Chip Kelly values special teams. He understands the importance of field position. And Kelly is not afraid to invest in players who can help shorten the field for the Eagles and lengthen it for the opposition.
Case in point, Part I: Donnie Jones.
On Tuesday, the Eagles signed the 33-year-old punter to a three-year, $6 million contract that included $1 million in guaranteed money. Jones signed a one-year deal for the veteran minimum with Philadelphia before last season, then set season franchise records with a 40.4 net punting average and by pinning 33 of his punts inside the opponents' 20-yard line.
Case in point, Part II: Bryan Braman.
On Wednesday, the Eagles agreed to terms with free-agent linebacker Braman on a two-year contract. The 6-foot-5, 241-pound Braman was a rookie free agent with Houston in 2011 and in 2012 was a Pro Bowl alternate on special teams after blocking two punts for the Texans, returning one for a touchdown.
Jones, who played with Braman for one season in Houston, called Braman "a war daddy on special teams."
Case in point, Part III: Chris Maragos.
Also Wednesday, the Eagles agreed to a three-year contract with Maragos, a free-agent safety who during four years with San Francisco and Seattle made 34 special teams tackles in 46 regular-season games.
The message was clear: Kelly wants the Eagles to invest in all three phases of football, not just the offense and defense.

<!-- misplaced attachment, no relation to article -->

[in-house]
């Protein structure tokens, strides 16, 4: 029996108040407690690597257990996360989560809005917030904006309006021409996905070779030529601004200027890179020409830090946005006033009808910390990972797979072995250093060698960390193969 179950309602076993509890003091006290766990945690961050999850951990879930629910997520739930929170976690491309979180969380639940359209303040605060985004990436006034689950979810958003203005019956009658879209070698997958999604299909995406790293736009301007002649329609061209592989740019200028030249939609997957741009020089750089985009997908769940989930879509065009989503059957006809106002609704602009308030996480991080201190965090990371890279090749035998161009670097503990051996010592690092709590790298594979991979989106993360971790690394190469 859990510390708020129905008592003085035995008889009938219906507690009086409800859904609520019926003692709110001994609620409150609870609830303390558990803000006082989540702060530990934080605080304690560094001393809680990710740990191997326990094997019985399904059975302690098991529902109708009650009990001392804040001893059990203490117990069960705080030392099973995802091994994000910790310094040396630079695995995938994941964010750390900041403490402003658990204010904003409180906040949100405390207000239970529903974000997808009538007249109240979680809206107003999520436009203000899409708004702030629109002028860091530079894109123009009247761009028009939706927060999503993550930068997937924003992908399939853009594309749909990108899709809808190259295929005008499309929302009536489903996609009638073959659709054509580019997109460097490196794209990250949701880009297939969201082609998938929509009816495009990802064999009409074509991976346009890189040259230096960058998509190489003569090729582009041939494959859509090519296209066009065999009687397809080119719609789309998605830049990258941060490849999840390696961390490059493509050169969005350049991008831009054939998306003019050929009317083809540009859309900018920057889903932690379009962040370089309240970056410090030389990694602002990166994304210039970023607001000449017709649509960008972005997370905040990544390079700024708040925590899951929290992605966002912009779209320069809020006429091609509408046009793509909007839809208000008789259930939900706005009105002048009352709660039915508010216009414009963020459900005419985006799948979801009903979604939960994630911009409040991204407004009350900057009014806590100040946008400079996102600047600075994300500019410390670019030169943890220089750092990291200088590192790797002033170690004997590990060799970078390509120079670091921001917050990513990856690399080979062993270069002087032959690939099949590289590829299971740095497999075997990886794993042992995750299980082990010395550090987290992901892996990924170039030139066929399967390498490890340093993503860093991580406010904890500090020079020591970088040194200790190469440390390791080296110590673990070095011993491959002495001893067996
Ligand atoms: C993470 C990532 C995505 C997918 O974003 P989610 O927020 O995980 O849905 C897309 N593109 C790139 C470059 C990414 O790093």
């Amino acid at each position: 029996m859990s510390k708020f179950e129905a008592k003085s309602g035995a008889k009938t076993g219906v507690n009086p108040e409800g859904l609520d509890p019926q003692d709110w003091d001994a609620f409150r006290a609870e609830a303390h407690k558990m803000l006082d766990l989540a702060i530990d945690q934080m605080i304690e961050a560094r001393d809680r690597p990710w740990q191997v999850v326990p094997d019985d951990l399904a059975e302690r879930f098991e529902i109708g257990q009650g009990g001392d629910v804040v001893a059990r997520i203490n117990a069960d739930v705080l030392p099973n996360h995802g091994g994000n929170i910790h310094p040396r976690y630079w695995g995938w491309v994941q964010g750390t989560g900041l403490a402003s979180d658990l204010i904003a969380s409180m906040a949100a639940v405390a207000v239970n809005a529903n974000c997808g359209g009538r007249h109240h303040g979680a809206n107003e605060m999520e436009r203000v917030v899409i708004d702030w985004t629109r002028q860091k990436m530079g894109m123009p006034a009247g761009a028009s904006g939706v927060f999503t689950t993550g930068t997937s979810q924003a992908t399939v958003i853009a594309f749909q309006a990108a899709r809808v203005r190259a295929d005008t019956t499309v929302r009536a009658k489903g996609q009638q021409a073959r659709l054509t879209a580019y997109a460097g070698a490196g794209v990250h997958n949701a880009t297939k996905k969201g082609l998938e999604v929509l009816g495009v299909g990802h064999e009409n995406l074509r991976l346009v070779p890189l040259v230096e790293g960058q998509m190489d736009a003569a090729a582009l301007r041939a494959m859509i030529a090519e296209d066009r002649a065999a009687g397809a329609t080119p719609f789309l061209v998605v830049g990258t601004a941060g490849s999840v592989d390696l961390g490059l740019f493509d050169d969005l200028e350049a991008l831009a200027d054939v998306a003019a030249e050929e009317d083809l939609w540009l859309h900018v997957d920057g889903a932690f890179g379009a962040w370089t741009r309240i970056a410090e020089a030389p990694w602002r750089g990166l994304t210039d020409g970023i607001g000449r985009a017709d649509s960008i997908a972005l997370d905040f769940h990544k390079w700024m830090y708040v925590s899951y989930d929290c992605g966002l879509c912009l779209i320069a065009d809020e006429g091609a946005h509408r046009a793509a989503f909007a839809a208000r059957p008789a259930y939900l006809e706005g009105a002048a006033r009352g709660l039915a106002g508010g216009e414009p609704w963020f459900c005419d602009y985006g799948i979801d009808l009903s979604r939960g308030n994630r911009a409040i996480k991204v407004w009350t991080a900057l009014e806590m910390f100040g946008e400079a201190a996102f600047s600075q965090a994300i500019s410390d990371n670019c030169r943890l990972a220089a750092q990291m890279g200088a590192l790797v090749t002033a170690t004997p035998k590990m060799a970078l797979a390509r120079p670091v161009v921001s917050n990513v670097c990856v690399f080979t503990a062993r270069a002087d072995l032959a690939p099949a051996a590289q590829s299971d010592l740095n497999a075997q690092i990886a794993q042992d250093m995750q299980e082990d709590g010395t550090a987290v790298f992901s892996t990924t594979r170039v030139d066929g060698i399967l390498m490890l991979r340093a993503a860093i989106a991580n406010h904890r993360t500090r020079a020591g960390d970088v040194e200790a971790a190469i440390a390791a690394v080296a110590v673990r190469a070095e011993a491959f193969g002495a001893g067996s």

"When I first signed here last year, that was one thing that both [special teams] coach [Dave] Fipp and coach Kelly really stressed was obviously the importance of special teams," Jones said Wednesday. "Especially for the head coach to say it, value it and invest the time and money to find guys that are going to help us out on special teams says a lot."
Because he played for the veteran minimum in 2013, Jones either had to re-sign with the Eagles again for the veteran minimum before free agency began or wait to sign a more lucrative deal after the new league year began Tuesday. Of course Jones wanted more than the veteran minimum and the Eagles knew he had earned it. Jones said he never seriously considered signing elsewhere even though his agent fielded calls from other teams.
"This has gotten to be a very attractive place for guys to come play," Jones said.
Of his accomplishments last season, which included ranking third in Eagles history in gross punting average (44.9), Jones said the one he valued the most was his punts inside the 20s. Two were particularly noteworthy: One late in the game against Washington that precipitated a drive that ended with a Robert Griffin III interception, and one in the season finale against Dallas that pinned the Cowboys deep in their own territory in the final minutes.
Jones proved that, despite playing for teams with indoor stadiums for six years, he is more than just a dome punter, as his critics often have said.
"I think I proved something to them," Jones said, "but I think I also proved something to myself. I felt really good about the way I performed. Obviously everybody's going to have their opinions."
He added: "It doesn't stop there, though. ... Field possession is huge in the game. I don't want to slow down. I want to keep going. I feel I've got plenty years left. I just want to go out and make the most out of my opportunity."